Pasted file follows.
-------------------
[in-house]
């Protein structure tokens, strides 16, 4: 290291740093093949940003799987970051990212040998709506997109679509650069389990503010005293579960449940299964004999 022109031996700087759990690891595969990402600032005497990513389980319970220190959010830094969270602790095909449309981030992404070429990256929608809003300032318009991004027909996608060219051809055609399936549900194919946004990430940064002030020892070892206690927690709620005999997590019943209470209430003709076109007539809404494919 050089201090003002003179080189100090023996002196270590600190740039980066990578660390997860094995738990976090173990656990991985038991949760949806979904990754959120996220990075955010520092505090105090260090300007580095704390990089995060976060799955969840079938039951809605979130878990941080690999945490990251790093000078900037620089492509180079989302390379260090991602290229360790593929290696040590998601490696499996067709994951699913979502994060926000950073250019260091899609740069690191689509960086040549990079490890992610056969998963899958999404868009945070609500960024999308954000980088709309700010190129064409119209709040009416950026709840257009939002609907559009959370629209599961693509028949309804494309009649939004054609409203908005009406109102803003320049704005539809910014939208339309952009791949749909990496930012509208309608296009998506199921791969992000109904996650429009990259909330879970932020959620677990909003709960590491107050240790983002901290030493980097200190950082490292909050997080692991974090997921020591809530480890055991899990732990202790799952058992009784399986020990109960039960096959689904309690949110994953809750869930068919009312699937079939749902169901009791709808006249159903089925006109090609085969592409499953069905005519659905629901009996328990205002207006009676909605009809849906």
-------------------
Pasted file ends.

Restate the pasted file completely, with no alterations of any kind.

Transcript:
[in-house]
């Protein structure tokens, strides 16, 4: 290291740093093949940003799987970051990212040998709506997109679509650069389990503010005293579960449940299964004999 022109031996700087759990690891595969990402600032005497990513389980319970220190959010830094969270602790095909449309981030992404070429990256929608809003300032318009991004027909996608060219051809055609399936549900194919946004990430940064002030020892070892206690927690709620005999997590019943209470209430003709076109007539809404494919 050089201090003002003179080189100090023996002196270590600190740039980066990578660390997860094995738990976090173990656990991985038991949760949806979904990754959120996220990075955010520092505090105090260090300007580095704390990089995060976060799955969840079938039951809605979130878990941080690999945490990251790093000078900037620089492509180079989302390379260090991602290229360790593929290696040590998601490696499996067709994951699913979502994060926000950073250019260091899609740069690191689509960086040549990079490890992610056969998963899958999404868009945070609500960024999308954000980088709309700010190129064409119209709040009416950026709840257009939002609907559009959370629209599961693509028949309804494309009649939004054609409203908005009406109102803003320049704005539809910014939208339309952009791949749909990496930012509208309608296009998506199921791969992000109904996650429009990259909330879970932020959620677990909003709960590491107050240790983002901290030493980097200190950082490292909050997080692991974090997921020591809530480890055991899990732990202790799952058992009784399986020990109960039960096959689904309690949110994953809750869930068919009312699937079939749902169901009791709808006249159903089925006109090609085969592409499953069905005519659905629901009996328990205002207006009676909605009809849906």